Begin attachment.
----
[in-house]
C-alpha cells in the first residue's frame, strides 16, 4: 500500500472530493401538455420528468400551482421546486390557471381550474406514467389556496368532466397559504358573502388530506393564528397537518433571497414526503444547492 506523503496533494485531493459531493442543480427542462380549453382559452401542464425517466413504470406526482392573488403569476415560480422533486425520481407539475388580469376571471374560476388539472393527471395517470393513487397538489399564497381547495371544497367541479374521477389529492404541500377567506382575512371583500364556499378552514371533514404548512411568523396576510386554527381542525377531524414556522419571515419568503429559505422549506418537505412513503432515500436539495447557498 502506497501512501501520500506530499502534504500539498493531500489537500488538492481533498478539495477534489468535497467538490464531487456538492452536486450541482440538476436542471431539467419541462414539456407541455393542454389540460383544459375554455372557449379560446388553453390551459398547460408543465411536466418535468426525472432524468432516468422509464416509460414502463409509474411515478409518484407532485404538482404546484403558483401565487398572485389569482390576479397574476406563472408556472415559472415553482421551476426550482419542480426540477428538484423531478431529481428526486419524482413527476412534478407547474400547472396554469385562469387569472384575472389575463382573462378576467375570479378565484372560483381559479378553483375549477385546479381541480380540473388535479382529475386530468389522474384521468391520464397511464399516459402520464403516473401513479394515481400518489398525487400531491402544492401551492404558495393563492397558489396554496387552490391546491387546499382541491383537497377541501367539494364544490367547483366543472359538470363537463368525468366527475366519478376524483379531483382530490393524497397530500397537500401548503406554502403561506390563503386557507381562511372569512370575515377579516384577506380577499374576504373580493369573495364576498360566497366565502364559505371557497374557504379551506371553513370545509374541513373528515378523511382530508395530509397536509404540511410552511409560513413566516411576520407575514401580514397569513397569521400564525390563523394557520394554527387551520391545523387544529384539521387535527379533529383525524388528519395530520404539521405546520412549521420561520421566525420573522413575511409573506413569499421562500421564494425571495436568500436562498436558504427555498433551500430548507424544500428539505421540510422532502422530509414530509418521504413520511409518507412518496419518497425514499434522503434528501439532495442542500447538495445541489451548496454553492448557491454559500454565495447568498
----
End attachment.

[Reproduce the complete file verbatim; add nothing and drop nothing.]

[in-house]
C-alpha cells in the first residue's frame, strides 16, 4: 500500500472530493401538455420528468400551482421546486390557471381550474406514467389556496368532466397559504358573502388530506393564528397537518433571497414526503444547492 506523503496533494485531493459531493442543480427542462380549453382559452401542464425517466413504470406526482392573488403569476415560480422533486425520481407539475388580469376571471374560476388539472393527471395517470393513487397538489399564497381547495371544497367541479374521477389529492404541500377567506382575512371583500364556499378552514371533514404548512411568523396576510386554527381542525377531524414556522419571515419568503429559505422549506418537505412513503432515500436539495447557498 502506497501512501501520500506530499502534504500539498493531500489537500488538492481533498478539495477534489468535497467538490464531487456538492452536486450541482440538476436542471431539467419541462414539456407541455393542454389540460383544459375554455372557449379560446388553453390551459398547460408543465411536466418535468426525472432524468432516468422509464416509460414502463409509474411515478409518484407532485404538482404546484403558483401565487398572485389569482390576479397574476406563472408556472415559472415553482421551476426550482419542480426540477428538484423531478431529481428526486419524482413527476412534478407547474400547472396554469385562469387569472384575472389575463382573462378576467375570479378565484372560483381559479378553483375549477385546479381541480380540473388535479382529475386530468389522474384521468391520464397511464399516459402520464403516473401513479394515481400518489398525487400531491402544492401551492404558495393563492397558489396554496387552490391546491387546499382541491383537497377541501367539494364544490367547483366543472359538470363537463368525468366527475366519478376524483379531483382530490393524497397530500397537500401548503406554502403561506390563503386557507381562511372569512370575515377579516384577506380577499374576504373580493369573495364576498360566497366565502364559505371557497374557504379551506371553513370545509374541513373528515378523511382530508395530509397536509404540511410552511409560513413566516411576520407575514401580514397569513397569521400564525390563523394557520394554527387551520391545523387544529384539521387535527379533529383525524388528519395530520404539521405546520412549521420561520421566525420573522413575511409573506413569499421562500421564494425571495436568500436562498436558504427555498433551500430548507424544500428539505421540510422532502422530509414530509418521504413520511409518507412518496419518497425514499434522503434528501439532495442542500447538495445541489451548496454553492448557491454559500454565495447568498